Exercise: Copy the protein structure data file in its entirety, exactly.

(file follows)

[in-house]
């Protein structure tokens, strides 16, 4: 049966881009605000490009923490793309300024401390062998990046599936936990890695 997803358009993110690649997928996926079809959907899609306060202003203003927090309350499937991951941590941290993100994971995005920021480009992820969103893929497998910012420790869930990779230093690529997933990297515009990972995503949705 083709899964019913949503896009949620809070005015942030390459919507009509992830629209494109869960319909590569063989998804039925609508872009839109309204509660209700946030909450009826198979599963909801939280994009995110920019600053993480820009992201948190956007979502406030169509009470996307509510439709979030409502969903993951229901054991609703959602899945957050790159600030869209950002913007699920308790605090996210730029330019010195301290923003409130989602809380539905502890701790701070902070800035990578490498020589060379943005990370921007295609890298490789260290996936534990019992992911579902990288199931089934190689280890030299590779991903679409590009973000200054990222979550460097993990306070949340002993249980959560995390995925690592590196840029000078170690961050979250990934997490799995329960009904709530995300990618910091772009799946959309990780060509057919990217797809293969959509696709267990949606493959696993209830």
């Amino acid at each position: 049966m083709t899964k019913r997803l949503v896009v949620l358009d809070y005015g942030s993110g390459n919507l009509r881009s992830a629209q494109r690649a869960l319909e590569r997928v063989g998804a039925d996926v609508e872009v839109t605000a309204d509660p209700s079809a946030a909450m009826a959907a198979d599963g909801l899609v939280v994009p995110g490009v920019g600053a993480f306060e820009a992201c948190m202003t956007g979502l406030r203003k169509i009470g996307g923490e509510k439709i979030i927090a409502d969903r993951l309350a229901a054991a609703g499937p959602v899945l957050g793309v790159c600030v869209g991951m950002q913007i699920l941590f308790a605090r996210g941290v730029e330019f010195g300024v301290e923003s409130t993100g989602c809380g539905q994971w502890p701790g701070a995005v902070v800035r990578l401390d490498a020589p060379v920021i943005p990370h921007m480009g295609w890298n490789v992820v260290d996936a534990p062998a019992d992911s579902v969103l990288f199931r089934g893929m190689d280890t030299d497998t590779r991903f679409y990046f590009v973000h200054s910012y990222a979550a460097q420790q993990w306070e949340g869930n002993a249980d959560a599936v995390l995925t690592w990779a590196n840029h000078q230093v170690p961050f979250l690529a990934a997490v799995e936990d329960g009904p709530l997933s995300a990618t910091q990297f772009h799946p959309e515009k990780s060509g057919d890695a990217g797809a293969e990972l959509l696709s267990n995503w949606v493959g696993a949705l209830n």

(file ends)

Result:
[in-house]
């Protein structure tokens, strides 16, 4: 049966881009605000490009923490793309300024401390062998990046599936936990890695 997803358009993110690649997928996926079809959907899609306060202003203003927090309350499937991951941590941290993100994971995005920021480009992820969103893929497998910012420790869930990779230093690529997933990297515009990972995503949705 083709899964019913949503896009949620809070005015942030390459919507009509992830629209494109869960319909590569063989998804039925609508872009839109309204509660209700946030909450009826198979599963909801939280994009995110920019600053993480820009992201948190956007979502406030169509009470996307509510439709979030409502969903993951229901054991609703959602899945957050790159600030869209950002913007699920308790605090996210730029330019010195301290923003409130989602809380539905502890701790701070902070800035990578490498020589060379943005990370921007295609890298490789260290996936534990019992992911579902990288199931089934190689280890030299590779991903679409590009973000200054990222979550460097993990306070949340002993249980959560995390995925690592590196840029000078170690961050979250990934997490799995329960009904709530995300990618910091772009799946959309990780060509057919990217797809293969959509696709267990949606493959696993209830």
């Amino acid at each position: 049966m083709t899964k019913r997803l949503v896009v949620l358009d809070y005015g942030s993110g390459n919507l009509r881009s992830a629209q494109r690649a869960l319909e590569r997928v063989g998804a039925d996926v609508e872009v839109t605000a309204d509660p209700s079809a946030a909450m009826a959907a198979d599963g909801l899609v939280v994009p995110g490009v920019g600053a993480f306060e820009a992201c948190m202003t956007g979502l406030r203003k169509i009470g996307g923490e509510k439709i979030i927090a409502d969903r993951l309350a229901a054991a609703g499937p959602v899945l957050g793309v790159c600030v869209g991951m950002q913007i699920l941590f308790a605090r996210g941290v730029e330019f010195g300024v301290e923003s409130t993100g989602c809380g539905q994971w502890p701790g701070a995005v902070v800035r990578l401390d490498a020589p060379v920021i943005p990370h921007m480009g295609w890298n490789v992820v260290d996936a534990p062998a019992d992911s579902v969103l990288f199931r089934g893929m190689d280890t030299d497998t590779r991903f679409y990046f590009v973000h200054s910012y990222a979550a460097q420790q993990w306070e949340g869930n002993a249980d959560a599936v995390l995925t690592w990779a590196n840029h000078q230093v170690p961050f979250l690529a990934a997490v799995e936990d329960g009904p709530l997933s995300a990618t910091q990297f772009h799946p959309e515009k990780s060509g057919d890695a990217g797809a293969e990972l959509l696709s267990n995503w949606v493959g696993a949705l209830n």